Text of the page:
Who We Are

Visiting the Ancients was founded in 2008 and is based in Boulder, CO.

Our managing partner, Shelly Martin, has worked as a CRM Archaeologist, a wildland firefighter with the Forest Service in Oregon and Idaho, a BLM back country ranger in the Grand Gulch Primitive Area of Utah, and has held various positions in the outdoor clothing and gear industry. She has also been privileged to volunteer with environmental and archaeological organizations like the Great Old Broads for Wilderness,Pompeii Food and Drink Project, and ArchaeoSpain. She is an avid rock climber, hiker, backpacker, and world traveler.

Why did we start Visiting the Ancients?

When you visit an archaeological site, whether it is a ruin, a rock art panel, a scatter of stones or pottery fragments, you are stepping into a story. You may be walking into someone’s home, puzzling over images that were made by a real person’s hand, or wondering how the objects you see were used in every day life.

The ancient people that lived here before us didn’t always leave the clues we need to truly understand what we see. The purpose of everyday places and objects – which would have been obvious to the people of the time – can be perplexing and frustrating to us. Many of us aren’t sure if we are looking at the remains of rooms or buildings with clear functions, or just a pile of rocks. Some of us are fortunate enough to have a background in archeology and can see the difference. Others are just lucky enough to travel with an archaeologist who can explain!

At Visiting the Ancients, it is our hope to provide the information that traveling with a personal archaeologist might provide….What is that thing? What did they use it for? Why’d they do it that way? What is that hole for? Is this just a rock or something else?

We understand that the archaeological materials (cultural resources) located on public land are fragile and irreplaceable; a great deal of the damage and deterioration, noted by archaeologists and land managers at archaeological sites, is attributed to visitation. Well intended people – people who would never consider digging, collecting or vandalism – can cause irreversible damage while visiting a site by simply walking around and looking.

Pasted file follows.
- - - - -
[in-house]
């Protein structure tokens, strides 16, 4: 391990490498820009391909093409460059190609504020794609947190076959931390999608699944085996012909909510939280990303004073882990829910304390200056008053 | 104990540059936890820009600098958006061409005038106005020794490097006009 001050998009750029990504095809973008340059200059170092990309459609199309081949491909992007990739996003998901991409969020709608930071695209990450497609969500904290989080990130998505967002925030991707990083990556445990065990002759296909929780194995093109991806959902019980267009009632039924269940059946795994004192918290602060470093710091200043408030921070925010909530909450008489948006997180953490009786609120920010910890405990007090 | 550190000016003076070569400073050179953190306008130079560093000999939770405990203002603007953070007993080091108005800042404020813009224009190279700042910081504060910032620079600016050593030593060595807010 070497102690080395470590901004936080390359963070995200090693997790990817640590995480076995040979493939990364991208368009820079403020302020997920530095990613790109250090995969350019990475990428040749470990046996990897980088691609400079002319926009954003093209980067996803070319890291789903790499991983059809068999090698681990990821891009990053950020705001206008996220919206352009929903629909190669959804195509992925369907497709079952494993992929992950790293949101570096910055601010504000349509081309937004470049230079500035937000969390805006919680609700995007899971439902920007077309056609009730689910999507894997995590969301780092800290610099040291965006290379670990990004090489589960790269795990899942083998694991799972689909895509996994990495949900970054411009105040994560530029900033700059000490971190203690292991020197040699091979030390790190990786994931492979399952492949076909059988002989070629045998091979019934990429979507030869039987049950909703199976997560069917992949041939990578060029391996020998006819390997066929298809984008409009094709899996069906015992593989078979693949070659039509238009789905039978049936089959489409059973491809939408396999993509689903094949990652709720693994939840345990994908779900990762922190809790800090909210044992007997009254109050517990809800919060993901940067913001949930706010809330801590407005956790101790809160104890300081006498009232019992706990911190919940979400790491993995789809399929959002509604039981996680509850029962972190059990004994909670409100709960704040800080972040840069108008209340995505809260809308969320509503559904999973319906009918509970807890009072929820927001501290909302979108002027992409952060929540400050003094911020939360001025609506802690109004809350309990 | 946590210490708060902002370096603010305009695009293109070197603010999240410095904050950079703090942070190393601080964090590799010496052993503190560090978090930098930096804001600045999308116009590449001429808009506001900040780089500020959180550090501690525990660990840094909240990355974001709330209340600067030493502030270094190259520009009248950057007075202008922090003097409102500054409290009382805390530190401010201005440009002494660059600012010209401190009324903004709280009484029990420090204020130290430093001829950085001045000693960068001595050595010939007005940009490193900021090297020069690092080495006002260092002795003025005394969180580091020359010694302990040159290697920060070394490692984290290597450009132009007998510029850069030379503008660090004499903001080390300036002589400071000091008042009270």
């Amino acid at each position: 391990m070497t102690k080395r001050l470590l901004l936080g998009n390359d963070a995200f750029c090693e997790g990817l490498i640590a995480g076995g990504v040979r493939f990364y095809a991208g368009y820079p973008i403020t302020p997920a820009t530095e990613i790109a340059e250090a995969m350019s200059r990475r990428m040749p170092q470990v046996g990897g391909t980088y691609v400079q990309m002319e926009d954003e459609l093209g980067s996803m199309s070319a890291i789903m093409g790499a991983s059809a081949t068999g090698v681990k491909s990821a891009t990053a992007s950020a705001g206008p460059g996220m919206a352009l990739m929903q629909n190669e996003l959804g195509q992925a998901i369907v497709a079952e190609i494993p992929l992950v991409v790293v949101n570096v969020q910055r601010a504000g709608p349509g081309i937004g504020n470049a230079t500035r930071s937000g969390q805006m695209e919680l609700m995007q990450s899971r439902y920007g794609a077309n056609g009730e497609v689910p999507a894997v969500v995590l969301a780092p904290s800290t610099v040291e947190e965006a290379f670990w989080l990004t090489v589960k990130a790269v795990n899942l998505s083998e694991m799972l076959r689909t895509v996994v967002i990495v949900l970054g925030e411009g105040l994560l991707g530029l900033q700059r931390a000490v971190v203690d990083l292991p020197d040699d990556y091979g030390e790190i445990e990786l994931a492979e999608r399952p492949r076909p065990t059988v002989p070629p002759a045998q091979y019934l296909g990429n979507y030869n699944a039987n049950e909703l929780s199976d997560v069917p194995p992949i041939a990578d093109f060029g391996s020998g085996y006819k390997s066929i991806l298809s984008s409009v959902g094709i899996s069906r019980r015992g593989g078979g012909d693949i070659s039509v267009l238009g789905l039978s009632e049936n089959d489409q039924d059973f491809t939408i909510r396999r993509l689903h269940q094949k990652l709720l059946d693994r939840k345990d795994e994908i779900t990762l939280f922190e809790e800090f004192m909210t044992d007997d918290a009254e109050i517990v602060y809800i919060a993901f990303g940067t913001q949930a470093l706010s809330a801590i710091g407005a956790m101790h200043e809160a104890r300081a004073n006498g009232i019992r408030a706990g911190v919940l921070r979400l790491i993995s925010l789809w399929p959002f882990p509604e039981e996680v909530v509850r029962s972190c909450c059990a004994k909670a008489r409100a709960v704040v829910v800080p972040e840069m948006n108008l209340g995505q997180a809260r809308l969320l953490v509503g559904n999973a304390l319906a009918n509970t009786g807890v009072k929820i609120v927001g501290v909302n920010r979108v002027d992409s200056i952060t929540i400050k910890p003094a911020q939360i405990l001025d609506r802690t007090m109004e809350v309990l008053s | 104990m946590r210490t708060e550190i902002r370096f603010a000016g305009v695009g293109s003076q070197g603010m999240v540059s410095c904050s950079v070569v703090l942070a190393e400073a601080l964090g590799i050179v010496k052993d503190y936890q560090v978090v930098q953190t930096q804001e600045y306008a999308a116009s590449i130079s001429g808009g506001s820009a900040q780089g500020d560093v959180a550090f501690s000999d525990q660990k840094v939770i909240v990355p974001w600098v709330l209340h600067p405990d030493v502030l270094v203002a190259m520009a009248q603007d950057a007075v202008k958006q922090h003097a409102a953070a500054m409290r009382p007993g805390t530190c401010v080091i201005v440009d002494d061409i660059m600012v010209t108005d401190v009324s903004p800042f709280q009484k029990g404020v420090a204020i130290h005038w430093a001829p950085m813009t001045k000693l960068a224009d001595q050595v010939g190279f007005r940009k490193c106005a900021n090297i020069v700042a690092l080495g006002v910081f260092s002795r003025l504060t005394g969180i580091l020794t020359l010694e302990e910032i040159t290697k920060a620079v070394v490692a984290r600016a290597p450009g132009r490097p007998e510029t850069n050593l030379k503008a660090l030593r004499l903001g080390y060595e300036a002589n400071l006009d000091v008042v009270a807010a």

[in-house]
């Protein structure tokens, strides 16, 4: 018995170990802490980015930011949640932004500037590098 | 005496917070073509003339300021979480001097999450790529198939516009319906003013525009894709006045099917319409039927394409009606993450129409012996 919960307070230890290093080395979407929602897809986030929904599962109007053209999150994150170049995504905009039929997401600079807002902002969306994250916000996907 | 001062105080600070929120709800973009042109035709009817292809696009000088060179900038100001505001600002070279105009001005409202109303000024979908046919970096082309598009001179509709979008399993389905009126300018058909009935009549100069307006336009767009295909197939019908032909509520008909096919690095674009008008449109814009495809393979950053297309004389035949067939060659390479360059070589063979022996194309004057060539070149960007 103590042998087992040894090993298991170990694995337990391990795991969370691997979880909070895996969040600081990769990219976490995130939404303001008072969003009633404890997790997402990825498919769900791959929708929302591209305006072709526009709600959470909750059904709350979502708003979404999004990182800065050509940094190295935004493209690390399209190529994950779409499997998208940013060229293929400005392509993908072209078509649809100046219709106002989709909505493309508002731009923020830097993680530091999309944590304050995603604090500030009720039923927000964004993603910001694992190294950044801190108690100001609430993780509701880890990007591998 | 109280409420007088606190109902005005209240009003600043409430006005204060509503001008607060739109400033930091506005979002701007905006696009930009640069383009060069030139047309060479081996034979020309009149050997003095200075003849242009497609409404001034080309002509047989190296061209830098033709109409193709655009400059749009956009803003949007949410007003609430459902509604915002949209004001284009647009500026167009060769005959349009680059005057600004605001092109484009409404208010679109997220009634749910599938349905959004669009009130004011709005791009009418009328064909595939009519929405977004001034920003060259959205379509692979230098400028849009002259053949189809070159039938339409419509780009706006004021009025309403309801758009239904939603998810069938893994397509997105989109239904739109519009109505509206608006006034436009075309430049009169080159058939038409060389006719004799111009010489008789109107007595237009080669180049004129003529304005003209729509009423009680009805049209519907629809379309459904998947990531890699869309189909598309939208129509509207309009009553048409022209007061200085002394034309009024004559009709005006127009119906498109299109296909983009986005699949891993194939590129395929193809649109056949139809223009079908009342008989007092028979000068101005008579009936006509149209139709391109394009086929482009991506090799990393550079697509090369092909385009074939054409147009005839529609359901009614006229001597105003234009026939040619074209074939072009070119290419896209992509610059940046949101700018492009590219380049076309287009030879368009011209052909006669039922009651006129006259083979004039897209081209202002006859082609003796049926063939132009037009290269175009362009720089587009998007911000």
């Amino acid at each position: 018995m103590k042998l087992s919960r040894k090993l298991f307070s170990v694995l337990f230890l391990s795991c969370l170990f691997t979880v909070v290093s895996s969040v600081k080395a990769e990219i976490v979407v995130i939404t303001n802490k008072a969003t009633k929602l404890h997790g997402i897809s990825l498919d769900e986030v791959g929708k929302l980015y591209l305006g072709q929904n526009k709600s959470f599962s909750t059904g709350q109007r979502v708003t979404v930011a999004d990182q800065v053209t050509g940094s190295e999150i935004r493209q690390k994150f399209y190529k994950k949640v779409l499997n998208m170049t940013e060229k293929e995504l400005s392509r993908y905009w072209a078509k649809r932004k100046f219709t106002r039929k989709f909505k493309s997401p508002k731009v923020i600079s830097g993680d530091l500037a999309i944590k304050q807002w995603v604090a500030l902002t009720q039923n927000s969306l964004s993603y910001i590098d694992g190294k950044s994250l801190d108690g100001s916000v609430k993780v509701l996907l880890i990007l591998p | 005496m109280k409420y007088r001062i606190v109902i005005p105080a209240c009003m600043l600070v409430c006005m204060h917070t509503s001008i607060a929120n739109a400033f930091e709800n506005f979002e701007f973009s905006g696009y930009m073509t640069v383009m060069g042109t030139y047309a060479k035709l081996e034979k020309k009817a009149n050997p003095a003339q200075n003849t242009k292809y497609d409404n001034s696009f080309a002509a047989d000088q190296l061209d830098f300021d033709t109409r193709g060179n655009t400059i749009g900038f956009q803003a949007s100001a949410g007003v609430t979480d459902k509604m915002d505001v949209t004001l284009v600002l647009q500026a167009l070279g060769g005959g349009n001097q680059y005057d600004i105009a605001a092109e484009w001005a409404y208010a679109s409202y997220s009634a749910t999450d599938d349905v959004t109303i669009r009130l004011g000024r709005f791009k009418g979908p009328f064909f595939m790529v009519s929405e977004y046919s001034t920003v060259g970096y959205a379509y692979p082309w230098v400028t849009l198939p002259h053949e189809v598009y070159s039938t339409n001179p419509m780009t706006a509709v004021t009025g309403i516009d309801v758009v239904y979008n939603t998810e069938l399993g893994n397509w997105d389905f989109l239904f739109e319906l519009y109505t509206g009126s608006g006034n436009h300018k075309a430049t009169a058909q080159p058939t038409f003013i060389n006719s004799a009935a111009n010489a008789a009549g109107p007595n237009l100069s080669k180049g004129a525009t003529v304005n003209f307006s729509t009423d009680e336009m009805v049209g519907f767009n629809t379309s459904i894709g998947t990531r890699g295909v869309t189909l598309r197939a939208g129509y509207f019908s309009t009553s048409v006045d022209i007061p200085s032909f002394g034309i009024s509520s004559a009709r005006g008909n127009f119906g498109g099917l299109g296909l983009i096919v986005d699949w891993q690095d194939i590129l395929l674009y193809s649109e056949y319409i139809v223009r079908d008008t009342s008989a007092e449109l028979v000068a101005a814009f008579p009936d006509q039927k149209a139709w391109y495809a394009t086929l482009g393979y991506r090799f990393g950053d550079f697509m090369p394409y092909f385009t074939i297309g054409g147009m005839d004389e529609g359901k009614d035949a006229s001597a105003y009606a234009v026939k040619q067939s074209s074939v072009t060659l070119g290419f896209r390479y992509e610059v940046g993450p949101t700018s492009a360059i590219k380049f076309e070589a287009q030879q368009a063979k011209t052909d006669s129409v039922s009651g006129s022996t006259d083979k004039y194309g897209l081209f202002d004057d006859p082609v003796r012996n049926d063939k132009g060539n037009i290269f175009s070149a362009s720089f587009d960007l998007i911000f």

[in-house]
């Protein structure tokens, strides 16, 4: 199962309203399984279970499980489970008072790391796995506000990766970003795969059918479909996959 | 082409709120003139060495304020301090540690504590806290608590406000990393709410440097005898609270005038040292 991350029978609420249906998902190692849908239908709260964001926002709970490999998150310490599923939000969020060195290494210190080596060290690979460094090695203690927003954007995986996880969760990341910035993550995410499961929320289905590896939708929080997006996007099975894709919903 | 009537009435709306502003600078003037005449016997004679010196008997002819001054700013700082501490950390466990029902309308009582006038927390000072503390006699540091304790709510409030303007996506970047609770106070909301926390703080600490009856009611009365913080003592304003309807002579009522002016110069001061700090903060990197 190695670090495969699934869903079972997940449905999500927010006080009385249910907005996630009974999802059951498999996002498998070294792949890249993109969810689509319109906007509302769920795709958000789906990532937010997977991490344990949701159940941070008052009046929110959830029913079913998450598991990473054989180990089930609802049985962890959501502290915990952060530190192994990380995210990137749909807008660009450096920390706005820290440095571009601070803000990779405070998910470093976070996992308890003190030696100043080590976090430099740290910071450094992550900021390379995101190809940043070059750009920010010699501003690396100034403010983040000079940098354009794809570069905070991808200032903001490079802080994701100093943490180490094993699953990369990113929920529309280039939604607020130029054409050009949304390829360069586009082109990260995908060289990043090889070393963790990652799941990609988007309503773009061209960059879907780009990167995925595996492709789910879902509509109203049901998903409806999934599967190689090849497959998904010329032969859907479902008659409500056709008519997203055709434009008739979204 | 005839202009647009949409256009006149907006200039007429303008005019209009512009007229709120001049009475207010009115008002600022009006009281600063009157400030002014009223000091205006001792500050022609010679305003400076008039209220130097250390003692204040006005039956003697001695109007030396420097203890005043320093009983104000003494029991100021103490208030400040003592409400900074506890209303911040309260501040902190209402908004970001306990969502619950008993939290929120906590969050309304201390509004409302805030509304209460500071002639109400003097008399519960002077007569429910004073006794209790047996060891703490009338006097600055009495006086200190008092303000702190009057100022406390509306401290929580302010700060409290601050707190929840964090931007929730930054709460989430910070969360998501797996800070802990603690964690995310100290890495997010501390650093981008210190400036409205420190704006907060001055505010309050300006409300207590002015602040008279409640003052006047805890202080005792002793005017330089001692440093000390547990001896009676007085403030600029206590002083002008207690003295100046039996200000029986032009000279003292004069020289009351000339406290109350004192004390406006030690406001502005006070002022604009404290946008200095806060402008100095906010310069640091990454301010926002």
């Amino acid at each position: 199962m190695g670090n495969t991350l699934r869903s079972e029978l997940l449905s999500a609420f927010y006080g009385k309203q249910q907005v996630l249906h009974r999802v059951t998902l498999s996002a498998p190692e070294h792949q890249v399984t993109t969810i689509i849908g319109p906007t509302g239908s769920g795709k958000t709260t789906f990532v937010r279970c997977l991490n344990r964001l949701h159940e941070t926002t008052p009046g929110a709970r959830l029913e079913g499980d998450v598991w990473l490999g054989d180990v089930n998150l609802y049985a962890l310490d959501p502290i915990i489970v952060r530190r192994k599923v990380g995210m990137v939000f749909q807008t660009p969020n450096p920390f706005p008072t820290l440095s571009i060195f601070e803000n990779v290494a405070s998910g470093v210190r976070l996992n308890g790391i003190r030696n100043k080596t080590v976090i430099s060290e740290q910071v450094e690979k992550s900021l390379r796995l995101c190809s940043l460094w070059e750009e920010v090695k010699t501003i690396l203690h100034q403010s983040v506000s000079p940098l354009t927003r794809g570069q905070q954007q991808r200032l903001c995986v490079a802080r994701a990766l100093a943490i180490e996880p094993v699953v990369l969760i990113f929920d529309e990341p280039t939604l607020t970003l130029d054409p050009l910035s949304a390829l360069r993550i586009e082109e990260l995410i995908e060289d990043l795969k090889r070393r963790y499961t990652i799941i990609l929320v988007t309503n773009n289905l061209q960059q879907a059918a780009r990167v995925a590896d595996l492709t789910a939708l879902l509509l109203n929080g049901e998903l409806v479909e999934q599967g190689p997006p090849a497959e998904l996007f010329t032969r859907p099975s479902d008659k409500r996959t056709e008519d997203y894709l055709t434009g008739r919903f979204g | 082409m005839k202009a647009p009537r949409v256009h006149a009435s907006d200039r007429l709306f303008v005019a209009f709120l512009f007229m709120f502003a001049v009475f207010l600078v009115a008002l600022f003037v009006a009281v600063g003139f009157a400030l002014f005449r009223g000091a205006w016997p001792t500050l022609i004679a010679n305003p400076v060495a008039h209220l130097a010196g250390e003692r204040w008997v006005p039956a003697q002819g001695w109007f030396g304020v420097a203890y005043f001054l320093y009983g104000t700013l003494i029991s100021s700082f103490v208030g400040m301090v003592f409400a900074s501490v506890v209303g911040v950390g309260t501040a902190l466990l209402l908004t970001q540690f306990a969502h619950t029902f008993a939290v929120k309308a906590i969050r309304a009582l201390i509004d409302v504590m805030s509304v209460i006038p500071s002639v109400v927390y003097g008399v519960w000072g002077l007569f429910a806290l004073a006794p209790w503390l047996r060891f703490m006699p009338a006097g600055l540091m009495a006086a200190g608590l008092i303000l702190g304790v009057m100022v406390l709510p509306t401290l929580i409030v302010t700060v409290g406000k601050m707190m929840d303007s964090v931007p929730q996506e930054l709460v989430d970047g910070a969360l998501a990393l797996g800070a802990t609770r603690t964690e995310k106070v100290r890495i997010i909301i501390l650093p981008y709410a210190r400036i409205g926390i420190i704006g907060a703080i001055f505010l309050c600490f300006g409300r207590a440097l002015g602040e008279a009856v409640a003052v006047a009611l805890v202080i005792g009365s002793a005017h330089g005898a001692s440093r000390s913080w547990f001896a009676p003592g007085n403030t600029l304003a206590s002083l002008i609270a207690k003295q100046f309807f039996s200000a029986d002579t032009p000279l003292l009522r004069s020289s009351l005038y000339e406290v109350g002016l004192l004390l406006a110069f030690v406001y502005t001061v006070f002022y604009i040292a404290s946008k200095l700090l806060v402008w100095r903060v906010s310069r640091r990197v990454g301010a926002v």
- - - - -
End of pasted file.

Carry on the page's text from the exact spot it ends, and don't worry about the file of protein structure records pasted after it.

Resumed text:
In an effort to preserve them, there are sensitive archaeological site locations that public land managers do not publish. While we agree with this approach, it is a reality that these sites will likely be visited. Their locations and access are sometimes easily found on numerous web sitesand online chat sites. Many of these online sources provide detailed instructions on how to get to the archeological sites, while providing little or no information regarding the history of a particular site or, more importantly, how to visit it in a low impact manner.

Visiting the Ancients hopes to provide a better understanding of the archaeological sites you may encounter while exploring the southwest. We hope to convey the rarity and sensitivity of all archaeological sites. We will not publish detailed instructions on how to get to specific sites, unless they have been stabilized and prepared for regular visitation. We will, however, provide information regarding general areas to explore and types of sites you might encounter there, including basic information regarding the cultural history of the ancient peoples of the Four Corners region of the Colorado Plateau.

All photographs by Shelly Martin, unless otherwise noted.

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